Me Before You – Speaking out

//Me Before You – Speaking out

Me Before You – Speaking out

The Jojo Moyes book, ‘Me before You‘, is coming out as a film this week and it seems there’s a swathe of people speaking out about the way it devalues those with a disability. Blogs, articles and Facebook pages have raged about the disservice is makes to the disabled community.

Having and sharing an opinion is good, it is one of the beauties of the internet, having a balanced discussion and difference of opinion is even better.

I haven’t watched the film yet, so I can’t comment on it, but I have read the book and I suggest you read it too. If you enjoy funny, challenging story-telling about the complexity of life and love, and you don’t mind a sob, go read it. Leave this blog and go buy the book instead because I LOVED the book. The rest of this blog will have SPOILERS.

‘Me before you’ is a brilliant, heartbreaking novel about the complex and painful reality of someone you love making a fatal decision you fundamentally disagree with.

me before you

The plot

Me before you‘ tells the story of Louisa Clarke becoming a ‘carer/personal assistant’ for the wealthy Will Traynor the adrenaline junky city-type, who has become paralysed following an accident. After a while, Lou is horrified to find out that she has been employed by Will’s parents to be on suicide watch because Will feels life is not worth living. She then becomes determined to change Will’s mind and in doing so, the couple fall in love. Here’s the spoiler – Will still goes to Switzerland and takes voluntary euthanasia. It is harrowing and heartbreaking. All of the characters, except Will, want him to live. They want to love him into a better place but fundamentally they come to a point of believing that loving him means standing with him in this tragic decision.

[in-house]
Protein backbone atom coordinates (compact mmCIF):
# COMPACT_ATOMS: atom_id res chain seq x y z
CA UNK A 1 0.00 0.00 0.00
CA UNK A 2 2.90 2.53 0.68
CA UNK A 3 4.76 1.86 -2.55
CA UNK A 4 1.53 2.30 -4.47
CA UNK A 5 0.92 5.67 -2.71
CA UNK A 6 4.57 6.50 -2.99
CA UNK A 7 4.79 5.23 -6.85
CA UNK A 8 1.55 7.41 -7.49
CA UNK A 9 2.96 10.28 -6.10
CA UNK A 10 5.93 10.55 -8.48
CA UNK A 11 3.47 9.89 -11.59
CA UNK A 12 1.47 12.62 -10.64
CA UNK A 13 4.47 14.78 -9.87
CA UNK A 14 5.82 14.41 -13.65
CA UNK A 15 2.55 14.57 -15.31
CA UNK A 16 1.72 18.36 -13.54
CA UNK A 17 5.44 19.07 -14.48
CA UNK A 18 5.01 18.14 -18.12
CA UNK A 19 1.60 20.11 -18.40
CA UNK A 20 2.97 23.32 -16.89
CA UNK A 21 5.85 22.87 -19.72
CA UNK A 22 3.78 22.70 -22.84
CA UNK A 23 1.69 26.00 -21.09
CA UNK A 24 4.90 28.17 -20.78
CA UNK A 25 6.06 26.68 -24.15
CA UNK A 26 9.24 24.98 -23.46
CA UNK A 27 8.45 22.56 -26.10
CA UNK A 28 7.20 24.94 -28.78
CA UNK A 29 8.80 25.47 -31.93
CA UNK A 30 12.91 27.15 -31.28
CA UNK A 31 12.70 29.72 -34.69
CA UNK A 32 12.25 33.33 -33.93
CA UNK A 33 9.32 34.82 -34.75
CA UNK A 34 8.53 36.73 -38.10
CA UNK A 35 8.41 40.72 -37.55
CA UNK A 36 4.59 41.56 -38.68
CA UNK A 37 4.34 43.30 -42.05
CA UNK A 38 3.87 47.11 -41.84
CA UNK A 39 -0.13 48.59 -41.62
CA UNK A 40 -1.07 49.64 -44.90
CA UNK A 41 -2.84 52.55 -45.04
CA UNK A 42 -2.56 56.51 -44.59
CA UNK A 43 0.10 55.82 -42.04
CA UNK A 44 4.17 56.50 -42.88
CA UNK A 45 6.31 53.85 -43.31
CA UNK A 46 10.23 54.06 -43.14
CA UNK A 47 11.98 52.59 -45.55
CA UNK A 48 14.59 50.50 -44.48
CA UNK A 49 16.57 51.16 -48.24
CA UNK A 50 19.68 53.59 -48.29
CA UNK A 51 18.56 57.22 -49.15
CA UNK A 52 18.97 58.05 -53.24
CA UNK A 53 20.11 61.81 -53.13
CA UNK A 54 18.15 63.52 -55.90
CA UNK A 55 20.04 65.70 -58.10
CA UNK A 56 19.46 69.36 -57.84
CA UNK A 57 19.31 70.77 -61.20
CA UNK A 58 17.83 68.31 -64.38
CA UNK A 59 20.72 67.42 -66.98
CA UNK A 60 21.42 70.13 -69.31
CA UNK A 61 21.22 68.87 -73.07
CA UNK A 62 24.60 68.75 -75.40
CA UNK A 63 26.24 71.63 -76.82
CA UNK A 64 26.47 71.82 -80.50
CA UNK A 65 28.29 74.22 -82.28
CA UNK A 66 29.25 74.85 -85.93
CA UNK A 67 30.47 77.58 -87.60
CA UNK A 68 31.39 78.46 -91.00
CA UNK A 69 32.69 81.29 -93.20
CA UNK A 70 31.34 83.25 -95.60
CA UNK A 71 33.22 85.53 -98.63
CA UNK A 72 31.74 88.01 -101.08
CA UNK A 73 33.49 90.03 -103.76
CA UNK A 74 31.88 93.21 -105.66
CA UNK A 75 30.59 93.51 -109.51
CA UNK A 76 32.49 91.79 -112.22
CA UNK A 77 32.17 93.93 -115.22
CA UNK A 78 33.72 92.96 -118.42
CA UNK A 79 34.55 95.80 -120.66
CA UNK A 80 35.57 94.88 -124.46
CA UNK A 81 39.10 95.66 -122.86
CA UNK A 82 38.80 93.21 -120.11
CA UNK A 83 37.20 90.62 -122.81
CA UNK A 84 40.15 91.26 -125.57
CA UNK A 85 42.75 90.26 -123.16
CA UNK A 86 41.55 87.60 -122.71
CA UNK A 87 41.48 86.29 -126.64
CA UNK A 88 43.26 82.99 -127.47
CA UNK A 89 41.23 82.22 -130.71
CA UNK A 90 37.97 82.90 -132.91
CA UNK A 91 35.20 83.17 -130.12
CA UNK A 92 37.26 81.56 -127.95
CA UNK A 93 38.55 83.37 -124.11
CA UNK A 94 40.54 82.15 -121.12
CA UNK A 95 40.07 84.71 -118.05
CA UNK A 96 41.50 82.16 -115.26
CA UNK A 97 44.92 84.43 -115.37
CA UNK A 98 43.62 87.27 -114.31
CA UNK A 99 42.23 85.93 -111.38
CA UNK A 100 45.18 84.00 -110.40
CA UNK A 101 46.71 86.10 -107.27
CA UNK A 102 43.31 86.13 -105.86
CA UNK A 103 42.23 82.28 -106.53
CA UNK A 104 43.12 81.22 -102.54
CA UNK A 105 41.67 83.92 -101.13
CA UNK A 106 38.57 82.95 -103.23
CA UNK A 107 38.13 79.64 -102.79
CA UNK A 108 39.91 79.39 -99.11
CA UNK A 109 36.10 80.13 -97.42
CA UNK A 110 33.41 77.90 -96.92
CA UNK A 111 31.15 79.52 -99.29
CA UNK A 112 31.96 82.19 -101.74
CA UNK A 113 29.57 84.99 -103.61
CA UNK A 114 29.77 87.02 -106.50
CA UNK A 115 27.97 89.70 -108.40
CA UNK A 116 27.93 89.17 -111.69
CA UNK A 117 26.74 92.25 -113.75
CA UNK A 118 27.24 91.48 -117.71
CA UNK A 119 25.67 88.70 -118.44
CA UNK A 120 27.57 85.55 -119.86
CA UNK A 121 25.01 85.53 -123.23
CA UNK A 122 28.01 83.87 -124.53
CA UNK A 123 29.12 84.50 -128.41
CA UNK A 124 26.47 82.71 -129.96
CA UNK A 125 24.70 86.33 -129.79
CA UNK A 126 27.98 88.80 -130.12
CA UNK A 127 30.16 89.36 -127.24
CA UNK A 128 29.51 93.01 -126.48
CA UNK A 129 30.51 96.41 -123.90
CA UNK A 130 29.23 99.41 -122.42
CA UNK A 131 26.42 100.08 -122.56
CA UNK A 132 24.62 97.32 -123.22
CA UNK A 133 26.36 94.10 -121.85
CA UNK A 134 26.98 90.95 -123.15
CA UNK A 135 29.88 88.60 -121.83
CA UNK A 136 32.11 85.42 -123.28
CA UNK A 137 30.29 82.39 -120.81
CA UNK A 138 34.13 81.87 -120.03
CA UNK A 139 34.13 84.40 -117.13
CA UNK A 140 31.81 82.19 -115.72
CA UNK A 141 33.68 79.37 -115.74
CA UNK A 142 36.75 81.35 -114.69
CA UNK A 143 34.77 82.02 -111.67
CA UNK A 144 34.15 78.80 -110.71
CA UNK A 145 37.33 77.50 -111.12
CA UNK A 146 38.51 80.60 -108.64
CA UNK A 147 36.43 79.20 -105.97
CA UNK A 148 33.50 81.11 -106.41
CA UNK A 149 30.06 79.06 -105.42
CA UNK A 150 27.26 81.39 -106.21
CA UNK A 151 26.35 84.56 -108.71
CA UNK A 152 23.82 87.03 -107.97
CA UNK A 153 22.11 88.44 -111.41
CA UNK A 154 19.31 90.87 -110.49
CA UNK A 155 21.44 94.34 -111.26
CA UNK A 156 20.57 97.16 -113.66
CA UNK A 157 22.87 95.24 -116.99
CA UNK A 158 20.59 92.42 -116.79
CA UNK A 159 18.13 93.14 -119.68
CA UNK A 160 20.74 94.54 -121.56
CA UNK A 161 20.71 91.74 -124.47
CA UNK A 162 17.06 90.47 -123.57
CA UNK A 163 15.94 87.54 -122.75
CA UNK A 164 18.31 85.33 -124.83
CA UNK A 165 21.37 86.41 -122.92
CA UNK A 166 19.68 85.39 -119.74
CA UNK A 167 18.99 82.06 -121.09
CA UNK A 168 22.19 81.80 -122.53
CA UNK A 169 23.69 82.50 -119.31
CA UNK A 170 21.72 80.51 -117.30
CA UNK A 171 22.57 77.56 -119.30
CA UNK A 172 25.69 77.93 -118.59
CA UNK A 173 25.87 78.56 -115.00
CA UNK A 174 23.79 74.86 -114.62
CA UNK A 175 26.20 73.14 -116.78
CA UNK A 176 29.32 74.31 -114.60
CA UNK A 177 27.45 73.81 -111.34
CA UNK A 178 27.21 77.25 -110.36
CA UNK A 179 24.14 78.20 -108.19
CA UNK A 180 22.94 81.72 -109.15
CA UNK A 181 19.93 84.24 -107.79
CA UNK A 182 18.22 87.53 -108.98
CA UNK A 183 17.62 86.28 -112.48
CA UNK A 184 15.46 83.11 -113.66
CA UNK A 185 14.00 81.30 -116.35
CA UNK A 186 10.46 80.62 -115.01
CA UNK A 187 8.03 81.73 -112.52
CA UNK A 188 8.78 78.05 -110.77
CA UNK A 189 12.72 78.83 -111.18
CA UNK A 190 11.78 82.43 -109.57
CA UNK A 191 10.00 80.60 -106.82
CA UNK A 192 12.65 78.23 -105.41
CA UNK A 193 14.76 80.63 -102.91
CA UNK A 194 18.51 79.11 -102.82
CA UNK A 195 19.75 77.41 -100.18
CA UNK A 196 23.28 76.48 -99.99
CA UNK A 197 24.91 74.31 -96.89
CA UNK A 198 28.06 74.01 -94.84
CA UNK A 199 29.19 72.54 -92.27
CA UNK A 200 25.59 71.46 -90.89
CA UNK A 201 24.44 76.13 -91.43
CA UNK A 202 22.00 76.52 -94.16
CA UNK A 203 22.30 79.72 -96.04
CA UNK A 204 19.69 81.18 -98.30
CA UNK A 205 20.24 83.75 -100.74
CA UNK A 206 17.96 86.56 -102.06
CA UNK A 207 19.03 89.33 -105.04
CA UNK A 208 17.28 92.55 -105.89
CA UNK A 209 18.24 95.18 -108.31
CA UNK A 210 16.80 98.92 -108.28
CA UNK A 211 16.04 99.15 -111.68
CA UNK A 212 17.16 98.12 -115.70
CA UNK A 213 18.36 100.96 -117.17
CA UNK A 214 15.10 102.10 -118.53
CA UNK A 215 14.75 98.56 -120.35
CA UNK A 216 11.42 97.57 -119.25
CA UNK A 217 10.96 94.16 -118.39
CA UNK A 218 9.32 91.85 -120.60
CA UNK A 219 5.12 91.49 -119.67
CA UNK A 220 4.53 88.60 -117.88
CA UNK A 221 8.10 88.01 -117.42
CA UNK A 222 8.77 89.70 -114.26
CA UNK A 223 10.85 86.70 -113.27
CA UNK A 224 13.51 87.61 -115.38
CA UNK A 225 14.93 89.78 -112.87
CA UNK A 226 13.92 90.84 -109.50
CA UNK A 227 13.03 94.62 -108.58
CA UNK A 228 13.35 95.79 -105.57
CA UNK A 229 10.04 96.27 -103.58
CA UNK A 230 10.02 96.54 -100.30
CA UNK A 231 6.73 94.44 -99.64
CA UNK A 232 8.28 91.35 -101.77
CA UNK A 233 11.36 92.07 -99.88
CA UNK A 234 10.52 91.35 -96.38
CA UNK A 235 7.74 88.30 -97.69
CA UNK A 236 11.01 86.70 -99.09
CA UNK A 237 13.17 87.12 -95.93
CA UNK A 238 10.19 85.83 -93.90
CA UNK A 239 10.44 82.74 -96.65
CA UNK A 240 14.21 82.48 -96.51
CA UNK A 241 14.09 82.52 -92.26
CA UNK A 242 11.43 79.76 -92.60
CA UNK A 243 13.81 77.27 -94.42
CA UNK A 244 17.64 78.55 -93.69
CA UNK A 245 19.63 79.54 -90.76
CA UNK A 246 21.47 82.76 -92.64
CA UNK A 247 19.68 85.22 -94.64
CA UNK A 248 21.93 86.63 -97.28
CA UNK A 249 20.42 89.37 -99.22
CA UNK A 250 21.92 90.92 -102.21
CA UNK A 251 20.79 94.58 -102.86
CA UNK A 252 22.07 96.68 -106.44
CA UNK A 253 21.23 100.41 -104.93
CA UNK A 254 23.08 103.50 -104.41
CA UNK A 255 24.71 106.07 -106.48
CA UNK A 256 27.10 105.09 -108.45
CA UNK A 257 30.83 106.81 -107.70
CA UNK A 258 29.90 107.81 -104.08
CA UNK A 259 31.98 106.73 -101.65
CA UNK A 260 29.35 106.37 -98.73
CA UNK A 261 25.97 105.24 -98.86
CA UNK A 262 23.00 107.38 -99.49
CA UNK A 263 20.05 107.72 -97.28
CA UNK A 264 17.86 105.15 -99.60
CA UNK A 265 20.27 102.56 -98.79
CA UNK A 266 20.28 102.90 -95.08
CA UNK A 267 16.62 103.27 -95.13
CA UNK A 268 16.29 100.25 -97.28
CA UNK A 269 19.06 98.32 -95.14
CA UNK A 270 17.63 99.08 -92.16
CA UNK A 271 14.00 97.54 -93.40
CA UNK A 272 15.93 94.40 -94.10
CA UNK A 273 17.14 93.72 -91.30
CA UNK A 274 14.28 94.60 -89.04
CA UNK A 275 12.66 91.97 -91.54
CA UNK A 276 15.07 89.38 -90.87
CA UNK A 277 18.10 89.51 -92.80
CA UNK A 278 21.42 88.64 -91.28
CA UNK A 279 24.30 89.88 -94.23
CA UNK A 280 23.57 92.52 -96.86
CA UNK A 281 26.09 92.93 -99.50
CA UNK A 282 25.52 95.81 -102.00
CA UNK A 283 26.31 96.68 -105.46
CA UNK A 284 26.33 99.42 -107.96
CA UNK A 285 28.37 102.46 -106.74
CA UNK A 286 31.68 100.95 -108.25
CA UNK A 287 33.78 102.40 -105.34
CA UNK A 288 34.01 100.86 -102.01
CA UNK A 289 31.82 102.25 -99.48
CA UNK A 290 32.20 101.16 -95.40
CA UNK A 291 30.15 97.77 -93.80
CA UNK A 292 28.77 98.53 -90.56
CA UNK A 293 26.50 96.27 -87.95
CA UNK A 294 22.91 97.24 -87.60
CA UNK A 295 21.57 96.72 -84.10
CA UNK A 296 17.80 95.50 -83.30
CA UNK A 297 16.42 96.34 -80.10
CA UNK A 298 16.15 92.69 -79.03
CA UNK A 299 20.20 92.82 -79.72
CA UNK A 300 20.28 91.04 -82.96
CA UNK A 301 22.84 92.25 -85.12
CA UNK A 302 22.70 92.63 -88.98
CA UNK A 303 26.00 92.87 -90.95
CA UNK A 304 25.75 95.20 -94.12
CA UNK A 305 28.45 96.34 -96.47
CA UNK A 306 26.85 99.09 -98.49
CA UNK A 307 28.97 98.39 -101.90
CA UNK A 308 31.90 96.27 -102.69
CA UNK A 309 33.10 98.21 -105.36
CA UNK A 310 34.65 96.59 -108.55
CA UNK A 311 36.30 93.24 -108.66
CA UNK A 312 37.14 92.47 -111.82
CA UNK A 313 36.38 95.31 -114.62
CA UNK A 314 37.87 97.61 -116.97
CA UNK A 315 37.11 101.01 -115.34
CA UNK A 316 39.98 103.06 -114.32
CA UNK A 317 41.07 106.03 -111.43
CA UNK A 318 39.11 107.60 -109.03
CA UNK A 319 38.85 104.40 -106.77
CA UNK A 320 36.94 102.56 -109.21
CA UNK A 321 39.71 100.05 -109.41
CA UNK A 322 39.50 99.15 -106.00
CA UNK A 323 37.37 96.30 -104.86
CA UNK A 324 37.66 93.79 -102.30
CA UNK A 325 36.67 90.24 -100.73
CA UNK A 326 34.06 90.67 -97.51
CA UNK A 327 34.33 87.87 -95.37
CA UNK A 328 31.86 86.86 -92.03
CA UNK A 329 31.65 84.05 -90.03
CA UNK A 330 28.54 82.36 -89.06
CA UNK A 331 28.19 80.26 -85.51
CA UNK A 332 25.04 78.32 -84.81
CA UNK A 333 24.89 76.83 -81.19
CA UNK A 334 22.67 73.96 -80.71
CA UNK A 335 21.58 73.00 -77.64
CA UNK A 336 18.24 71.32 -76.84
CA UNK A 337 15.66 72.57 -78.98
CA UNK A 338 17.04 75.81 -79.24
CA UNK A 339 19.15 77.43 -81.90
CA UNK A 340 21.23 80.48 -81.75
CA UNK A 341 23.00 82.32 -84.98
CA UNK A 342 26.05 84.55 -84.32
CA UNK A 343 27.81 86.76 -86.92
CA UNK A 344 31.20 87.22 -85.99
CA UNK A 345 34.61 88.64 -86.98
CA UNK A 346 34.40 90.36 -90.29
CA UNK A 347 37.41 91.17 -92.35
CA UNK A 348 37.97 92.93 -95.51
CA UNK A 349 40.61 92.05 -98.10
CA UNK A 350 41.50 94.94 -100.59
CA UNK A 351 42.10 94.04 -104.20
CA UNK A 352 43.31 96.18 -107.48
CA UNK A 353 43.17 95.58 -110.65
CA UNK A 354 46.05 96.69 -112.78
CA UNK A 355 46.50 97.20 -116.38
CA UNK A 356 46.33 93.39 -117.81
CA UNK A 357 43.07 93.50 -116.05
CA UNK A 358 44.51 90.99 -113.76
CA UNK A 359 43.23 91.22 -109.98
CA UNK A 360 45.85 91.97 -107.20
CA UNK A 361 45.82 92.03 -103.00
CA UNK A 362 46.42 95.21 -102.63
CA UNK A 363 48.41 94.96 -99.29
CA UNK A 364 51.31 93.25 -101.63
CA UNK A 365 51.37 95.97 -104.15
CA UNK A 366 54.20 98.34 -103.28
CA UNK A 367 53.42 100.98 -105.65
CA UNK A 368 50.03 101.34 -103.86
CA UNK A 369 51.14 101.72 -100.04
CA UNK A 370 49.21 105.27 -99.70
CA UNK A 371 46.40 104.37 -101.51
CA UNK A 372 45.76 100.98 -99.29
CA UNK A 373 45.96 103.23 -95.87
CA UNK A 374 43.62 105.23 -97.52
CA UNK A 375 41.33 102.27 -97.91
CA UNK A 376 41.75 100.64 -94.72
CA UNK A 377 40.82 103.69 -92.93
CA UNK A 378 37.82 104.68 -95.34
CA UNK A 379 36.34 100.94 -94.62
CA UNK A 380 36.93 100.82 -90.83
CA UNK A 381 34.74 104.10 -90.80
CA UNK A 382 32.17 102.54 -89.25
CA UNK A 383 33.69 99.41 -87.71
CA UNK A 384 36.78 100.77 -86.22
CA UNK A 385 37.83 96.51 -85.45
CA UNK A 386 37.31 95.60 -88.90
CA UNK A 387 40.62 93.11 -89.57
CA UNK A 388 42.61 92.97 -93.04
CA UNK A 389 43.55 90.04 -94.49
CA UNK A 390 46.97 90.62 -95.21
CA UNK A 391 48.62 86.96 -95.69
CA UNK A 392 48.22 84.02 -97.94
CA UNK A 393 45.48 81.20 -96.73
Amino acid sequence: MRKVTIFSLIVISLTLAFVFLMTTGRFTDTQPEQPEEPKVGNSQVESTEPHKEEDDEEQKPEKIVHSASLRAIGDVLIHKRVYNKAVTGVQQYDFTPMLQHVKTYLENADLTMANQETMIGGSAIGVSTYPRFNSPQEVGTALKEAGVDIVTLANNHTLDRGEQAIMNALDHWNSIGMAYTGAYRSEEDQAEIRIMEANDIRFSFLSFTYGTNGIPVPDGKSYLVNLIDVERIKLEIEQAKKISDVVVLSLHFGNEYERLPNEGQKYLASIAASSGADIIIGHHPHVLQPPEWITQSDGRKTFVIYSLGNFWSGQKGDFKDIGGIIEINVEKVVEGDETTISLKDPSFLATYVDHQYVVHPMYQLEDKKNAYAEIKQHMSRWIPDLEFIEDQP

Me before you‘ is a work of fiction

Me before you‘ sets out to explore a hard and complex life situation and it does so with humour and tenderness. It isn’t fact or promotion or a campaign for euthanasia, it is a clever and funny book about some of the darkest parts of life. I think there is a problem when we challenge fiction because it challenges our values. I believe fiction needs to be a safe place we can explore difficult and complicated issues, looking at them from various angles.

Me before you‘ is a tragedy, it isn’t portrayed as having a happy ending

Me before you‘ is a reflection of some true stories, this does happen.

Shouldn’t we face up to that and look at it from all angles?

Disability is portrayed as life changing and hard. Although that isn’t the experience of everyone with a disability, it is the experience of some. One view isn’t right and the other wrong. ‘Me before you‘ grapples with tough issues. I read the tragedy as being as much Will’s decision to end his life, as his disability, but that probably is a reflection of my own views.

We all have a choice as to whether we read a book or not. There are plenty of books I won’t read because I find them too dark, violent or gruesome. I don’t want that stuff in my head. I completely understand people who don’t want this stuff in their head either, in which case – don’t read the book.

Suggesting that fiction should only present the glossy side of life stops us from having hard conversations. Life is more grey than black and white. I have booked an evening out with my friend to watch the film but I expect to be traumatised by it and will take a box of tissues.